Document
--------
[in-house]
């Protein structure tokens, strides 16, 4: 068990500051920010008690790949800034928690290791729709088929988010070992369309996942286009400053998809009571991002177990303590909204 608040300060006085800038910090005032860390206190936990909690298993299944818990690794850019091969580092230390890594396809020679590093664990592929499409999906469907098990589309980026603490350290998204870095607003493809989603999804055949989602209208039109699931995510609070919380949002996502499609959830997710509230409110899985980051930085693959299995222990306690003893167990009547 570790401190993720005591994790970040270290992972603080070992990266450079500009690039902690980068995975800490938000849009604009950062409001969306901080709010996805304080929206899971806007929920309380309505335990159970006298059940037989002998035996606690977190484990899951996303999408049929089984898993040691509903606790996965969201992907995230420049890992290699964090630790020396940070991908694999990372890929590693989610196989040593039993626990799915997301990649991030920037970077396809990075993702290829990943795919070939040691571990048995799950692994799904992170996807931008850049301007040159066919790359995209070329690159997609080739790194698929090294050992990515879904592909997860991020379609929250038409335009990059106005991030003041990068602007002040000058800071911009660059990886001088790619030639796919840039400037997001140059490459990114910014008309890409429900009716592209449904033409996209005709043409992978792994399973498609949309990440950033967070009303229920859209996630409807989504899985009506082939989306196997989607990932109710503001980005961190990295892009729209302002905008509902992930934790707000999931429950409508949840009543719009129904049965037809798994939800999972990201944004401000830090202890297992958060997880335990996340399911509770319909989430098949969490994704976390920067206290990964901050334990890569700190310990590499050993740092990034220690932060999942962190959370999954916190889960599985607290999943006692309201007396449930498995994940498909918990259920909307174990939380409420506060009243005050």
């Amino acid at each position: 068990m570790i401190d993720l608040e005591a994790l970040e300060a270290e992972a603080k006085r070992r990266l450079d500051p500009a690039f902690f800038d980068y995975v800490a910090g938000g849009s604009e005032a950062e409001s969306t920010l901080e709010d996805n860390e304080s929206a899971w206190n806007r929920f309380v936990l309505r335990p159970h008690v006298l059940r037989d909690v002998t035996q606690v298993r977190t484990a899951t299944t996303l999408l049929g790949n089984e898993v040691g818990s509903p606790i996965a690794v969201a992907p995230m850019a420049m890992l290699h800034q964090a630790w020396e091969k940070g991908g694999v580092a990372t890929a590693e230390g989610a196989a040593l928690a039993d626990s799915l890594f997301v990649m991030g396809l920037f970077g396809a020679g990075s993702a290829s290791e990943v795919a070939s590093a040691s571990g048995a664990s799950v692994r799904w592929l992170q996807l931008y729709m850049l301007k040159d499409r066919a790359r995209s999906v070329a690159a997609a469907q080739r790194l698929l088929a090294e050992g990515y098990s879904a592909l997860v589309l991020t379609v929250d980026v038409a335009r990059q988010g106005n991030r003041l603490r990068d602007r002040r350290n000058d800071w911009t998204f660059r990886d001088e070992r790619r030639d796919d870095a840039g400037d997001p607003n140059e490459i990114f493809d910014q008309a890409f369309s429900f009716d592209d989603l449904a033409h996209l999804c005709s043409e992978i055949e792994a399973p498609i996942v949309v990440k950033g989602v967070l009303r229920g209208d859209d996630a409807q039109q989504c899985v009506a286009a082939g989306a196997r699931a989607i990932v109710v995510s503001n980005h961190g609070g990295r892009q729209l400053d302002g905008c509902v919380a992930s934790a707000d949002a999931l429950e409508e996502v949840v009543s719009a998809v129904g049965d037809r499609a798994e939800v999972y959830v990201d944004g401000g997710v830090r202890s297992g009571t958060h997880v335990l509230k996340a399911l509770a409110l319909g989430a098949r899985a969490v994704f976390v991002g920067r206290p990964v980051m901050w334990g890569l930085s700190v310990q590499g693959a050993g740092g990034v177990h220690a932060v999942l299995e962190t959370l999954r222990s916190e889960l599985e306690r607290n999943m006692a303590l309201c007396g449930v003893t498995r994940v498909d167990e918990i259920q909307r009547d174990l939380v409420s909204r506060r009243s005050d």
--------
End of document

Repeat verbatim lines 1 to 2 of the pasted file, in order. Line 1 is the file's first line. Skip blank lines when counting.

[in-house]
């Protein structure tokens, strides 16, 4: 068990500051920010008690790949800034928690290791729709088929988010070992369309996942286009400053998809009571991002177990303590909204 608040300060006085800038910090005032860390206190936990909690298993299944818990690794850019091969580092230390890594396809020679590093664990592929499409999906469907098990589309980026603490350290998204870095607003493809989603999804055949989602209208039109699931995510609070919380949002996502499609959830997710509230409110899985980051930085693959299995222990306690003893167990009547 570790401190993720005591994790970040270290992972603080070992990266450079500009690039902690980068995975800490938000849009604009950062409001969306901080709010996805304080929206899971806007929920309380309505335990159970006298059940037989002998035996606690977190484990899951996303999408049929089984898993040691509903606790996965969201992907995230420049890992290699964090630790020396940070991908694999990372890929590693989610196989040593039993626990799915997301990649991030920037970077396809990075993702290829990943795919070939040691571990048995799950692994799904992170996807931008850049301007040159066919790359995209070329690159997609080739790194698929090294050992990515879904592909997860991020379609929250038409335009990059106005991030003041990068602007002040000058800071911009660059990886001088790619030639796919840039400037997001140059490459990114910014008309890409429900009716592209449904033409996209005709043409992978792994399973498609949309990440950033967070009303229920859209996630409807989504899985009506082939989306196997989607990932109710503001980005961190990295892009729209302002905008509902992930934790707000999931429950409508949840009543719009129904049965037809798994939800999972990201944004401000830090202890297992958060997880335990996340399911509770319909989430098949969490994704976390920067206290990964901050334990890569700190310990590499050993740092990034220690932060999942962190959370999954916190889960599985607290999943006692309201007396449930498995994940498909918990259920909307174990939380409420506060009243005050």